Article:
LEFT TO RIGHT: "Pond" (2022); "Ashkenazi Doll" (2023) (on windowsill); "Blue Ivy" (2023); "Wave Hill Pond" (2023) (above fireplace); "Anjuli Rathod" (2022); "Night Pond" (2023), and artist-modified furniture pieces, all works by Heidi Howard. Image courtesy of the artist and Garth Greenan Gallery. Photo: Charles Benton

In “Light from Water: Heidi Howard & Esteban Cabeza de Baca, with Liz Phillip,” the three artists come together with several works that exemplify their individual practices while highlighting the spirit of collaboration that guides these artists’ practices. The exhibition asks us to reimagine our relationship to nature—to see ourselves as part of, rather than separate from, the living and non-living elements in the world’s collective ecosystem.

“Host” (2022) by Esteban Cabeza de Baca in collaboration with Heidi Howard. Bronze with native plants. Originally exhibited in “Let Earth Breathe” at the Momentary in Bentonville, AK. Image courtesy of the artists, the Momentary, and Garth Greenan Gallery. Photo: Charles Benton

Before entering Wave Hill’s Glyndor Gallery, visitors are greeted by a monumental figure nestled among the trees in a clearing outside the building: Host, a sculpture by Esteban Cabeza de Baca and Heidi Howard. It is cast bronze, yet has an earthen quality, and one can imagine it sprang forth from the ground. Working with Wave Hill Director of Horticulture Cathy Deutsch and gardener Christopher Bivens, the artists filled cavernous voids in the sculpture with plants native to the region. An important aspect of this work is to acknowledge indigenous histories of this area. Cabeza de Baca, who’s of Native American and Mexican ancestry, conflates scenic paintings with abstract mark-making, portraying the land itself as kin or ancestor, influenced by Indigenous views and cultural ways of knowing. 

“Night Pond” (2023) by Heidi Howard. Acrylic and indigo on canvas. Image courtesy of the artist and Garth Greenan Gallery. Photo: Charles Benton

The show feels centered on the lush horticulture of Wave Hill, especially its Aquatic Garden, where the artists spent substantial time making observational studies beginning in 2022. An ecological sensitivity permeates the exhibition, manifesting through the use of naturally sourced pigments from indigo plants, which produce deep blues, and cochineal insects, which produce bright reds. “Everything in life is a collaboration, whether we acknowledge it or not, and the same is true with plants, animals and minerals. Heidi and I have our own approaches to art making but have overlapping concerns for the environment,” says Cabeza de Baca. “We hope viewers nurture their curiosity around truthful retelling of history as well as caretaking of the land.”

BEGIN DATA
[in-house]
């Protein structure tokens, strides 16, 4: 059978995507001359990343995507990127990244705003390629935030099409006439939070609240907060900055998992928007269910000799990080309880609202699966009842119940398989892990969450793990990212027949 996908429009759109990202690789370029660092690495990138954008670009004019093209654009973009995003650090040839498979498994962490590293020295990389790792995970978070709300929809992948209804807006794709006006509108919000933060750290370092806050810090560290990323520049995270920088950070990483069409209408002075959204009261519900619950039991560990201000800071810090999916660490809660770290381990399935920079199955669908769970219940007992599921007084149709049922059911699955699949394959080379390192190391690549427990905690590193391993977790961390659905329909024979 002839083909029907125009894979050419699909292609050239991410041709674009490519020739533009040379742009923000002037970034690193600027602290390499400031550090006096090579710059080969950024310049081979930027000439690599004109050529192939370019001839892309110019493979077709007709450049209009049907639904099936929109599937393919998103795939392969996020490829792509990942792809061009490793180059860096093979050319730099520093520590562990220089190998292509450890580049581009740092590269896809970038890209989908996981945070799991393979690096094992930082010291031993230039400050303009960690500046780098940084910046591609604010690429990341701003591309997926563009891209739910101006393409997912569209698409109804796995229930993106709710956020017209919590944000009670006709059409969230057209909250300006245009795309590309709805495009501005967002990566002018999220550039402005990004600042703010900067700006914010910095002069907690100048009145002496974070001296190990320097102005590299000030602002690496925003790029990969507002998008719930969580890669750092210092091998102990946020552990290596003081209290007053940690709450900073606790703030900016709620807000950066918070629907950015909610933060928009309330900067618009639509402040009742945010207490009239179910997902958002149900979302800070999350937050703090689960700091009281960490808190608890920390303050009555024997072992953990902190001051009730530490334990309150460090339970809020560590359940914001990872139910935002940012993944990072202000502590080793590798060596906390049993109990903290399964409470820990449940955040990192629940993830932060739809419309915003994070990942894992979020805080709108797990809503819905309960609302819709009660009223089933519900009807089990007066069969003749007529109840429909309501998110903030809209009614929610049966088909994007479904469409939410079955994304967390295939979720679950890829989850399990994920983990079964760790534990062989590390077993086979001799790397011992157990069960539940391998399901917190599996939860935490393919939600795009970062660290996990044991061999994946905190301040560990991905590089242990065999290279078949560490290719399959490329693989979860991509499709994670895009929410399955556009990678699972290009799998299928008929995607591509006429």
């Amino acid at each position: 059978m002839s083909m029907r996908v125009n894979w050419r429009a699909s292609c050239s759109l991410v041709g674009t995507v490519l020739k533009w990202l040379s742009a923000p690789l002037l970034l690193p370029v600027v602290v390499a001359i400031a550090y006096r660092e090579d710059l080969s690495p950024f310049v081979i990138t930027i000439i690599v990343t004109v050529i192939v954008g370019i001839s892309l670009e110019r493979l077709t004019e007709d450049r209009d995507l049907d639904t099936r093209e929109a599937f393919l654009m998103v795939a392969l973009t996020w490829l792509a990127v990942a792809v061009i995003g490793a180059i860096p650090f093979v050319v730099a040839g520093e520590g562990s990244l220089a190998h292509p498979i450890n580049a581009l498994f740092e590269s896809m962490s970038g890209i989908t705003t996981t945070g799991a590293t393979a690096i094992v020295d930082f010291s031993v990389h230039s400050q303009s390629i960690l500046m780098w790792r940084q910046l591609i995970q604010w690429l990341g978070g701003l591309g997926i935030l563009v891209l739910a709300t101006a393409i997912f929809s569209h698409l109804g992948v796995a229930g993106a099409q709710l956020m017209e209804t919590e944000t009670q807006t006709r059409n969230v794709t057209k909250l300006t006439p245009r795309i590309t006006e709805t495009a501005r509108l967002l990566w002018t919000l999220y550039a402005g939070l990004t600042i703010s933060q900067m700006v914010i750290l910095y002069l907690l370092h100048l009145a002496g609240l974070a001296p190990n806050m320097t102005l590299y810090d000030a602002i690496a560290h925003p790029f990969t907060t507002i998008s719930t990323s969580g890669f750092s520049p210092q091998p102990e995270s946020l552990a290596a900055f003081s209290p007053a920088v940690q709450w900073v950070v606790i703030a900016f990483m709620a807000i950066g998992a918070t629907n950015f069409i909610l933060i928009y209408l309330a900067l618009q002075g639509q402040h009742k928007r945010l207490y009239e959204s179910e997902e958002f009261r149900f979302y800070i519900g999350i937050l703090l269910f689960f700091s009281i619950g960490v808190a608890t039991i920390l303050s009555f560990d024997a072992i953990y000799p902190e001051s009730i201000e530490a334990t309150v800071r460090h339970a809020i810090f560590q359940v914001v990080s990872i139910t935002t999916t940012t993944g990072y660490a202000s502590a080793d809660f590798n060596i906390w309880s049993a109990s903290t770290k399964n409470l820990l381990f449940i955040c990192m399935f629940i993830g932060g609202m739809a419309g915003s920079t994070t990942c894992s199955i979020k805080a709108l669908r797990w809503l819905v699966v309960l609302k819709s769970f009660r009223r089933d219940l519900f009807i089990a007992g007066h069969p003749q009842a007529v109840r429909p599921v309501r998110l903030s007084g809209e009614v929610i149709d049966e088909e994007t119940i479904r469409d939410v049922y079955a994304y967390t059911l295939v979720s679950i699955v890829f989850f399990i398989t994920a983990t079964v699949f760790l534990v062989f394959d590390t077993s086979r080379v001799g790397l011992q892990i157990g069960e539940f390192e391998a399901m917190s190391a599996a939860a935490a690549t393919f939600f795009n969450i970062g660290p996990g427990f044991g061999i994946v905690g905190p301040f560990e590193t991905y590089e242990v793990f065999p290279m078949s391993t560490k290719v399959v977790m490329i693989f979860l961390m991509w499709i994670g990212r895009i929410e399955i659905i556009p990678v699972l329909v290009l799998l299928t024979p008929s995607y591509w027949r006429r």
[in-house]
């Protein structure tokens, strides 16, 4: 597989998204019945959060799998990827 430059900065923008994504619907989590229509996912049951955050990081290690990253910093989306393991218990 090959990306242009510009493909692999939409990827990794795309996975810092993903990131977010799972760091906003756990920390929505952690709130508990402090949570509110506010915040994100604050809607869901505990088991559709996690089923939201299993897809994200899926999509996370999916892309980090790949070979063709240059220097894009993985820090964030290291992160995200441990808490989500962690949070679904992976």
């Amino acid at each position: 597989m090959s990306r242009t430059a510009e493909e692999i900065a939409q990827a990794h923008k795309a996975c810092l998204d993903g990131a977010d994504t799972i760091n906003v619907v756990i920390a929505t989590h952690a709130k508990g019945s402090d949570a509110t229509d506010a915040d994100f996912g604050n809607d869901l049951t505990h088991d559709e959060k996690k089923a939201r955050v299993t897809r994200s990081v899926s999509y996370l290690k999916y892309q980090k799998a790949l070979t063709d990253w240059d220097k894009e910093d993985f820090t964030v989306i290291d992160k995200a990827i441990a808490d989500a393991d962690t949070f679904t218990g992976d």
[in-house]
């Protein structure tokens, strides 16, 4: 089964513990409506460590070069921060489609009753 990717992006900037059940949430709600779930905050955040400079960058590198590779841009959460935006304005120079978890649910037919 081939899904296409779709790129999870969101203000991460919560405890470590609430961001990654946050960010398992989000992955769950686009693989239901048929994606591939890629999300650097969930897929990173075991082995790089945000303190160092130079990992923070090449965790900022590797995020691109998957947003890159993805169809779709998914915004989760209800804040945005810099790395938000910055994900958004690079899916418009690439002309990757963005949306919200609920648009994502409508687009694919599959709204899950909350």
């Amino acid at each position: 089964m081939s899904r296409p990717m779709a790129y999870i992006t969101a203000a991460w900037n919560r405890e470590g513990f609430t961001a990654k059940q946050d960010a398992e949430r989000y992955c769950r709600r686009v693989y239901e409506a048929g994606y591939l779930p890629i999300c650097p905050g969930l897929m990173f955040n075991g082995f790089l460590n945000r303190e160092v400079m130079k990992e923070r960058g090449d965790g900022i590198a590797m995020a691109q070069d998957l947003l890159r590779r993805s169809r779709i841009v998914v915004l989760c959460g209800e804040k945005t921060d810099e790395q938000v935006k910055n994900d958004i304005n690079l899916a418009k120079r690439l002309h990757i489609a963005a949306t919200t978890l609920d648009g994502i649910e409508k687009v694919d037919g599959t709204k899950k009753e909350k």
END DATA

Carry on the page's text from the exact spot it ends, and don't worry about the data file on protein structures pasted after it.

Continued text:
Collaborative paintings by Esteban Cabeza de Baca and Heidi Howard, and Liz Phillip’s “Wave Hill Wavetable.” Image courtesy of the artists and Garth Greenan Gallery. Photo: Charles Benton

Cabeza de Baca’s collaborator Heidi Howard is known for poetic installations and portraits that tend to dispense with binaries like figure and ground, interior and exterior, and seem rather to harness the shared exchanges and insights that took place in the process of working and interacting with live sitters. Howard’s interventions breathe life into parts of the building’s architecture that go beyond the exhibition walls.

“Wave Hill Wavetable” (2023); Liz Phillips. Wavetable was originally presented as a site-specific installation for “Sensory Overload” at the Milwaukee Art Museum in 2008, and has been reimagined for Wave Hill in 2023. Image courtesy of the artist and Garth Greenan Gallery. Photo: Charles Benton

As the title of the exhibition suggests, water plays a pivotal role here. This manifests perhaps most literally, and to mesmerizing effect, in Liz Phillips’ (Howard’s mother) Wave Hill Wavetable. Since 1988, she has created a series of interactive sculptures where live visual responses to sound or motion appear on water. This resonant installation receives low-frequency sine waves and local field recordings. Nodal patterns mix on the water’s surface. Like the Aquatic Garden’s pool, the Wavetable reflects the surrounding environment; the rippling surface of the water heightens the experience of the space and the people and objects reflected in it.

Esteban Cabeza de Baca and Heidi Howard sitting by the Aquatic Garden, Photo: Nitin Mukul

Join the artists and Wave Hill’s chief curator, Gabriel de Guzman, for a Fall Arts Opening Day on Sunday, Sept. 17, from 1- 4 p.m. The event is free with admission to the grounds. 

Wave Hill is a pastoral work of art in its own right, with elevated sweeping views of the Hudson River, and ample opportunities for learning, art making, and contemplation of the natural world. See a full list of special events and workshops here.

Nitin is a visual designer, gallery artist, and community arts activist. Past desk-oriented posts include: PBS, Digitas, K12, Inc., Fox News, The Wall Street Journal and Sesame Workshop International....

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